With space at a premium and the cost of moving home moving ever upwards, many people are looking for other ways to create extra living areas in their homes.
In the UK, we have long been lovers of our garden sheds, but as this recent article from the BBC shows, garden buildings are now becoming so much more – http://www.bbc.com/capital/story/20170607-how-the-humble-garden-shed-inspires-genius.
From log cabins and garages, to offices and art studios, garden rooms or small buildings in the garden can be a smart way to create extra living space.
There are many companies offering a wide range of modern garden buildings, such as http://www.gardenspaces.co.uk/, so you can pick the design to suit your needs and budget.
Something that is rarely considered is the opportunity that creating a new garden room can offer you to create a living roof, and make something of normally wasted space. Here are 6 reasons to consider a living roof.
We all know heat rises, and if you wish to use a garden space all year round, you will want to minimise heating costs. A living roof offers great insulation, helping to keep the space warm in winter and cool in summer, reducing energy costs.
You might assume more traditional roofing materials would be longer lasting and hard wearing, but a living roof is extremely long lasting, often outlasting more traditional coverings. In some parts of Europe, where these types of roofs are more widely used, there have been some that have lasted 30 years or more.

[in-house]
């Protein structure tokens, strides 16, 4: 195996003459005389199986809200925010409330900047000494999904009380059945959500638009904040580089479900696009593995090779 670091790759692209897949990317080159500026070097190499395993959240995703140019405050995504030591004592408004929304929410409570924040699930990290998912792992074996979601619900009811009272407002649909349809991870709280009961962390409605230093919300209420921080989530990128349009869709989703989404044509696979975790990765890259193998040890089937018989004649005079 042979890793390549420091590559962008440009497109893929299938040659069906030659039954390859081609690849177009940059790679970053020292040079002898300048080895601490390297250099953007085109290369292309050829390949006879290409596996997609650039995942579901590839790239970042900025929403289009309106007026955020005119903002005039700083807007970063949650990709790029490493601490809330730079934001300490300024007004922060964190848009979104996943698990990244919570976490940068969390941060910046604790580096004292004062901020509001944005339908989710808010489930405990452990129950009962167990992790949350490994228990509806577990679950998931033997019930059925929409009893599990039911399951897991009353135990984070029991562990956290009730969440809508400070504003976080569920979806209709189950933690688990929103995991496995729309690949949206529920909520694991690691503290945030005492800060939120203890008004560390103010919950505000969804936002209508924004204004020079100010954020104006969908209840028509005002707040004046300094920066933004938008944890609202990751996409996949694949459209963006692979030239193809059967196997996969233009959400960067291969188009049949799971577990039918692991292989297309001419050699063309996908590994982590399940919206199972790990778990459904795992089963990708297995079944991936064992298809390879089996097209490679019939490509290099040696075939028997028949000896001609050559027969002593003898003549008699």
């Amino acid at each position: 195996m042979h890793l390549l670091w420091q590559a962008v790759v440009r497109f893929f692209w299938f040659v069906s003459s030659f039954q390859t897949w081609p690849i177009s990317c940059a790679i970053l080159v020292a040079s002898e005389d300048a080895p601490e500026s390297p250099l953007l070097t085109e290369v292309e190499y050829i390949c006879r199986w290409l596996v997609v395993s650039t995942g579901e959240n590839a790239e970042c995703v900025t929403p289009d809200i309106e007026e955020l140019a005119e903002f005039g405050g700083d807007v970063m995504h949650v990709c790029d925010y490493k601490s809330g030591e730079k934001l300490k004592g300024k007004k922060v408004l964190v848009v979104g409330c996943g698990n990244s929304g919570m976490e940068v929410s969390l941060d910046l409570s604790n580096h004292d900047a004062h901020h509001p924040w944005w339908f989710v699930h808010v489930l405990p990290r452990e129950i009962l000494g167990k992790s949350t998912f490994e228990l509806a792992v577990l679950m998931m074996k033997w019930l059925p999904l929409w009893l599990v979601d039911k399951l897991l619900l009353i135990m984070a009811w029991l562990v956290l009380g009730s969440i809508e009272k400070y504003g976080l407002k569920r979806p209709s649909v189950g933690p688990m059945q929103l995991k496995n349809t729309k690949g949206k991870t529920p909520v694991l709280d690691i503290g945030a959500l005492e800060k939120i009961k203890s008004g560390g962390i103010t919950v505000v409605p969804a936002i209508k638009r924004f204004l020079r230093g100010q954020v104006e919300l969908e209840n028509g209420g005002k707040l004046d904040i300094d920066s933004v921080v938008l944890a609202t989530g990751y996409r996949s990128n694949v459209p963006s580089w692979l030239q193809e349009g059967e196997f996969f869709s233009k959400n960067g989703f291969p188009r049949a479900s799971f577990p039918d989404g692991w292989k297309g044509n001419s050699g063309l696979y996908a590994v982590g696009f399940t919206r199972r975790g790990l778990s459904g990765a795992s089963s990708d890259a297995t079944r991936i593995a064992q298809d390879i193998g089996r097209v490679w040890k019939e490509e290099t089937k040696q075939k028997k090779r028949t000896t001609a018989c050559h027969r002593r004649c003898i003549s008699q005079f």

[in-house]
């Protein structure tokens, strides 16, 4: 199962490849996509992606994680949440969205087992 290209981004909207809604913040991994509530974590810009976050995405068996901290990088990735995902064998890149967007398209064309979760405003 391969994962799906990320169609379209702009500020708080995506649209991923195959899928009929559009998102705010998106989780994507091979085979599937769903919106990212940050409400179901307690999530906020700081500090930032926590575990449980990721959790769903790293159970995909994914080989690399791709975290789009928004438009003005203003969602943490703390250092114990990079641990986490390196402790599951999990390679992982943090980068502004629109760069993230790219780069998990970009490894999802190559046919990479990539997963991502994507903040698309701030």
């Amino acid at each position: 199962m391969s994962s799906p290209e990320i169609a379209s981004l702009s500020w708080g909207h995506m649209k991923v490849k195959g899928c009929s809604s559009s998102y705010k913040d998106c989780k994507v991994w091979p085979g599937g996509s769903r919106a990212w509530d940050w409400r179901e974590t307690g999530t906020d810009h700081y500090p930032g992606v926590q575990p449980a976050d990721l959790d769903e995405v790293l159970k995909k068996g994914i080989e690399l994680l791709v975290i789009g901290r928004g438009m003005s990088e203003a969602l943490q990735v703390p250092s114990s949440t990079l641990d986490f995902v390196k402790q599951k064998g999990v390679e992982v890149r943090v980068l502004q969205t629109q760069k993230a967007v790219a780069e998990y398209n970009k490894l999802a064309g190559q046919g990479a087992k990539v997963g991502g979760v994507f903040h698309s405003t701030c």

A living roof also acts as a sound insulator, reducing noise pollution, helping you to avoid complaints from the neighbours.
Having a living roof means a great extra green area is created, making your new building blend in much more with your existing planting and green areas.
As this will be an area that won’t be trodden on and will be left to itself, it offers a haven for wildlife to live, as well as encouraging beneficial insects to your garden, essential for pollination of any fruits you might like to grow.
Improved air quality
The plants growing in a green roof not only help to remove and capture airborne pollutants, but like all plants, they contribute to reducing the amount of CO2 in the air.